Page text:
And there isn`t necessarily the feeling that we -- that most sort of the
median white voter knows exactly what to do about it, but because of the
activism, over a hundred days of young people interrupting their own lives
to stand up for a
value -- for valuing their own lives and the lives of their community,
things are changing. And that`s really what democracy is.

So, I don`t really care about a poll that`s taken about people who aren`t

HAYES: But that also matters to the politics -- but that also matters,
right? In the sense that I don`t think it`s the thing that should be
definitive, but I mean, it is the case that matters in terms of how they`re
making those political decisions.

MCGHEE: Well, and it`s just a starting point. And I`m just saying that
public opinion changes when people are in motion. And that`s what`s

HAYES: I think it`s just remarkable that in the face of all of that public
grandswell and all that protest, those response from actually elected
officials, especially in the Democratic Party, has been so tepid and I
think their sense is that associating themselves with the protesters is
politically dangers.

And we saw from the White House this week them basically saying we can`t
even stop sending tanks to local police departments. Like, oh congress is
going to have to change that law.

They can hand out millions of work permits, but they can`t like come up
with some pretext about why the Pentagon can`t give up any of its

HAYES: But part of that also has to do with the fact that -- and this is
where I think -- this is going to be really interesting, because I think
about -- we think about this next chapter, the last two years of the Obama
Presidency, I think about the trajectory of how Barack Obama has talked
about race in his presidency. And I will always remember sitting in that
East Room when he got asked the question by Lynn Sweet about Henry Lewis
Gates Jr. and he had this moment of just sheer honesty. And it became this
ridiculous blowback. and you could just tell it was like the toddler with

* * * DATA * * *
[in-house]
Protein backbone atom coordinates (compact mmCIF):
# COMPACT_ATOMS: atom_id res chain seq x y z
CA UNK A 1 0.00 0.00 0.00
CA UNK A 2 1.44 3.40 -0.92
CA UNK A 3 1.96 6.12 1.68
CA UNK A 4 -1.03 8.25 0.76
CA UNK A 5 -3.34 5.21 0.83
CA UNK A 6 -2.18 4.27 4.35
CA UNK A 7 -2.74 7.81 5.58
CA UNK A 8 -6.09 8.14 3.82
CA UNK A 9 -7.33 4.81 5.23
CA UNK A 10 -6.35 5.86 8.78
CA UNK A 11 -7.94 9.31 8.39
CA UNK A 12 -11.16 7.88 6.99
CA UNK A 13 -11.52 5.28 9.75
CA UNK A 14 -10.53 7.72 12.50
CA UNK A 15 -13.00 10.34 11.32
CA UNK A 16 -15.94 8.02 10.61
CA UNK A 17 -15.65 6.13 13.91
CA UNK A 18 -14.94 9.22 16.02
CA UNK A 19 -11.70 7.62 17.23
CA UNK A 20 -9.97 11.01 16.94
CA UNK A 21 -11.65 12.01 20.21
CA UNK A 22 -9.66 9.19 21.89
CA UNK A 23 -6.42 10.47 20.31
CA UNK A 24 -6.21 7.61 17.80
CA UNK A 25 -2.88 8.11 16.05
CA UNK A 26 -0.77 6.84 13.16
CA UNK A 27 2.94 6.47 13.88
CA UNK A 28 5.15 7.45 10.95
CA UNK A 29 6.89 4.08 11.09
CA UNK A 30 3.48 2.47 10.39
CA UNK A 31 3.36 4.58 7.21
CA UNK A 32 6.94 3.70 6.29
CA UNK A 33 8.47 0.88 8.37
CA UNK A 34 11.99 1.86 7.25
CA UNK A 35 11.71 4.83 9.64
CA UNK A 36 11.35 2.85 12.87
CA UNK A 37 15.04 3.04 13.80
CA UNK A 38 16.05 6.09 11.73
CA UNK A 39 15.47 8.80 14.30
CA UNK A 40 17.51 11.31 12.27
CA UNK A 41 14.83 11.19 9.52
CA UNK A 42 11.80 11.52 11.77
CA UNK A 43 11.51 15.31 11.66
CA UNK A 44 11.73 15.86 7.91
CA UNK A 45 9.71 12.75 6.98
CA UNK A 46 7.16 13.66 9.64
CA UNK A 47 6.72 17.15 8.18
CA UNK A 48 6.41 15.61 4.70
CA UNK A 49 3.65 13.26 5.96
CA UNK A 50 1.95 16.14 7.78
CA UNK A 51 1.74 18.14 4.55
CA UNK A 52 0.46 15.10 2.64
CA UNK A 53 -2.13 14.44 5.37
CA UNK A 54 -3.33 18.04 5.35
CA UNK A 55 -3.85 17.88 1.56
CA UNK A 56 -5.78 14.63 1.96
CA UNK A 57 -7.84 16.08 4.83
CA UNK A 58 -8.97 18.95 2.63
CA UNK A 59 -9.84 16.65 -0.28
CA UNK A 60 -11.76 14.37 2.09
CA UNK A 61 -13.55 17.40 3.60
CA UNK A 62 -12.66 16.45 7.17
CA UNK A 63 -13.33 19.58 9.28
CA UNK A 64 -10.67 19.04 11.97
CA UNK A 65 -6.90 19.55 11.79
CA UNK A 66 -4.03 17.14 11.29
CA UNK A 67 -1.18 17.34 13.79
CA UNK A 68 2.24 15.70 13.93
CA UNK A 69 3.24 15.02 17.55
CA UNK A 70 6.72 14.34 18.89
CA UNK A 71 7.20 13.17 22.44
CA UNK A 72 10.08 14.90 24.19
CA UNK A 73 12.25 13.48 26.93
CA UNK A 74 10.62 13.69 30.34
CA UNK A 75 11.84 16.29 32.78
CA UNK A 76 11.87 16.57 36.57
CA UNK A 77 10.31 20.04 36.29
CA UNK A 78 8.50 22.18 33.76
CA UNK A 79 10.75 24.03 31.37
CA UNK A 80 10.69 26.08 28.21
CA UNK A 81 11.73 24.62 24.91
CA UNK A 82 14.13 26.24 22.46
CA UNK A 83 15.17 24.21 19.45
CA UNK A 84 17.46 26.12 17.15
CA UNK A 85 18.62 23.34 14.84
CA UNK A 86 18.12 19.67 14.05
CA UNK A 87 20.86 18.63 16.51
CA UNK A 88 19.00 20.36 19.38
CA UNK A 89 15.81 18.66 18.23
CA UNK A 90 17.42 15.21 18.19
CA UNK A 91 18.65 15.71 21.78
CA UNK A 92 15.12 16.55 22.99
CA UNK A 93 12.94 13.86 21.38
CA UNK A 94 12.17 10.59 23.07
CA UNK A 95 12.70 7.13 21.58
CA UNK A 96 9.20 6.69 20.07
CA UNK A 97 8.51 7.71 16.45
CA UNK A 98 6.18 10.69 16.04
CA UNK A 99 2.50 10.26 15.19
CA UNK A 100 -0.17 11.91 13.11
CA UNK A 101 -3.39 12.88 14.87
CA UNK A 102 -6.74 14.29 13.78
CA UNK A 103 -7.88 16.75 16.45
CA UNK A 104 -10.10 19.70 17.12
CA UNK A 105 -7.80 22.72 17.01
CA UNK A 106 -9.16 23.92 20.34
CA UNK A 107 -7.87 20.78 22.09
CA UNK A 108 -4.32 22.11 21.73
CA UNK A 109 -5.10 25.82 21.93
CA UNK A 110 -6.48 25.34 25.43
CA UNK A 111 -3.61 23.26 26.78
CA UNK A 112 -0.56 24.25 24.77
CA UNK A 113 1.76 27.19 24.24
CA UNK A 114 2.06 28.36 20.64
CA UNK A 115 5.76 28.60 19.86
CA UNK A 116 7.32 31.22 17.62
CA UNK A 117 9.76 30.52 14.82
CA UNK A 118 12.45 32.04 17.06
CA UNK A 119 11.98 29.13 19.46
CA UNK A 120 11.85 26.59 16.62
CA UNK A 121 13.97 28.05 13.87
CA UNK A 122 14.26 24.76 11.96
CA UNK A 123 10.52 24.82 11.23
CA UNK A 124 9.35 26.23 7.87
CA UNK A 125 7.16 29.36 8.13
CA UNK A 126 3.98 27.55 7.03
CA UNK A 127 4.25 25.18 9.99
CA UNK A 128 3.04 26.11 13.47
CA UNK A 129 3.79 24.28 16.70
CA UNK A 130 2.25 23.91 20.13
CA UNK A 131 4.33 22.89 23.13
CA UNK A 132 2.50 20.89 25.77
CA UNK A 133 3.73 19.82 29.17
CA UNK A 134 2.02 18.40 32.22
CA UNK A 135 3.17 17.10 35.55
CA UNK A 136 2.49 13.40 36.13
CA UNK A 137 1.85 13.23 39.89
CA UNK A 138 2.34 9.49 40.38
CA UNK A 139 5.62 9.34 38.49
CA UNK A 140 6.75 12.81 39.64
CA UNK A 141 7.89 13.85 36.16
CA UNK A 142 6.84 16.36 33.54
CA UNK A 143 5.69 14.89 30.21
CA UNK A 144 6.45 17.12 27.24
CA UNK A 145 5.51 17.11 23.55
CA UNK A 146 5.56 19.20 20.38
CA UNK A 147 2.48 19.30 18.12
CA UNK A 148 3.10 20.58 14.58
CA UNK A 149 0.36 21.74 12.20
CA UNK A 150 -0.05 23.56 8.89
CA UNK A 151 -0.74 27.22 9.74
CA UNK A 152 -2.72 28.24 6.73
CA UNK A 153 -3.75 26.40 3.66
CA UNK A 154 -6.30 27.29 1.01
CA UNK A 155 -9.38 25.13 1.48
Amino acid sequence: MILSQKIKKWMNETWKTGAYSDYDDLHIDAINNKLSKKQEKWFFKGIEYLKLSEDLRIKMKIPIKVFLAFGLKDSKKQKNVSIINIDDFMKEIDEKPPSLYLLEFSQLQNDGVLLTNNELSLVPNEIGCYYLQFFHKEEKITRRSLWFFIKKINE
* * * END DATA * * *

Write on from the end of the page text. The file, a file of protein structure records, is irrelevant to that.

the hot stove. It`s like, whoa, we are never, never doing that again.
Like we`re going to not have honest...

And you wonder if that`s part of the legacy of the last two years is,
because it`s been teed up by what`s happening in the news, like, if you
talk -- if it`s like you`re not the Obama doesn`t have to be elected, if
you -- whether the country is ready or not to have that conversation, if
there`s a person to lead that conversation it`s Barack Obama.

BARRO: But this was the week to do that. And when -- and after the grand
jury came back with its ruling, you had this incredibly tepid statement
from the president trying to make as little news as possible.

I actually think the president is in a difficult position to be the voice
on this, because he`s such a polarizing figure partly because he`s black.
I think it actually...

HAYES: You think?

BARRO: ...less latitude.

MCGHEE: Well, here are who actually are going to be he voices to lead that
is the seven young people who were invited to the White House who have
changed their lives in order to represent to this country what it means to
really to be a citizen, what democracy looks like, and that is standing up
against the status quo and interrupting your life and not just being a

HAYES: And there was something -- and I agree with you I think that the
rhetoric from the White House, specifically from the president, less so
from Attorney General Holder, in the wake of this has been kind of in
surprising contrast to the boldness on integration and on a bunch of other
issues, but I did think it was a bold call some of the people that got
invited to the White House yesterday, which I can imagine in other
iterations that not getting through political vetting, because like well we
want to make sure -- you know, these are people that were on the streets
protesting who were in the White House yesterday. And that to me
represents something about what the trajectory of this have been.

But this to me is like this chapter and how Barack Obama understands the
mid-terms, particularly when that new congress comes in, the question is
like what are we doing here with this Republican congress? And what am I
doing with them? I think it`s going to be much more fascinating than I
think people anticipated.

Health McGhee, Josh Barro, great to have you here.

BARRO: Thank you.

HAYES: All right, that is All In for this evening. The Rachel Maddow show
starts right now. Good evening, Rachel.